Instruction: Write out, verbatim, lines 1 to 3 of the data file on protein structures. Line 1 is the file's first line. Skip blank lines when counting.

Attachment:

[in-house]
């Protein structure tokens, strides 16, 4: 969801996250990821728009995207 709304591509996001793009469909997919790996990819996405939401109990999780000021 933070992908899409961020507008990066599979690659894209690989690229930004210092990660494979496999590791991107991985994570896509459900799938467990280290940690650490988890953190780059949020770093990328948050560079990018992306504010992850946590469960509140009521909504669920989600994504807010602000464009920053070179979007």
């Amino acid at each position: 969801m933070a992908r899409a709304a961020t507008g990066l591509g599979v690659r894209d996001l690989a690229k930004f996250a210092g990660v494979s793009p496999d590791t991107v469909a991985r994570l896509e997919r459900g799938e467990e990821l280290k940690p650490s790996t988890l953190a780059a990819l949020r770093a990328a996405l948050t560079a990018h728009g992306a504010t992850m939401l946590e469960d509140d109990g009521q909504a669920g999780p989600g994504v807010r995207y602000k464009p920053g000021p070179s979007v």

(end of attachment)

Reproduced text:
[in-house]
């Protein structure tokens, strides 16, 4: 969801996250990821728009995207 709304591509996001793009469909997919790996990819996405939401109990999780000021 933070992908899409961020507008990066599979690659894209690989690229930004210092990660494979496999590791991107991985994570896509459900799938467990280290940690650490988890953190780059949020770093990328948050560079990018992306504010992850946590469960509140009521909504669920989600994504807010602000464009920053070179979007």
């Amino acid at each position: 969801m933070a992908r899409a709304a961020t507008g990066l591509g599979v690659r894209d996001l690989a690229k930004f996250a210092g990660v494979s793009p496999d590791t991107v469909a991985r994570l896509e997919r459900g799938e467990e990821l280290k940690p650490s790996t988890l953190a780059a990819l949020r770093a990328a996405l948050t560079a990018h728009g992306a504010t992850m939401l946590e469960d509140d109990g009521q909504a669920g999780p989600g994504v807010r995207y602000k464009p920053g000021p070179s979007v």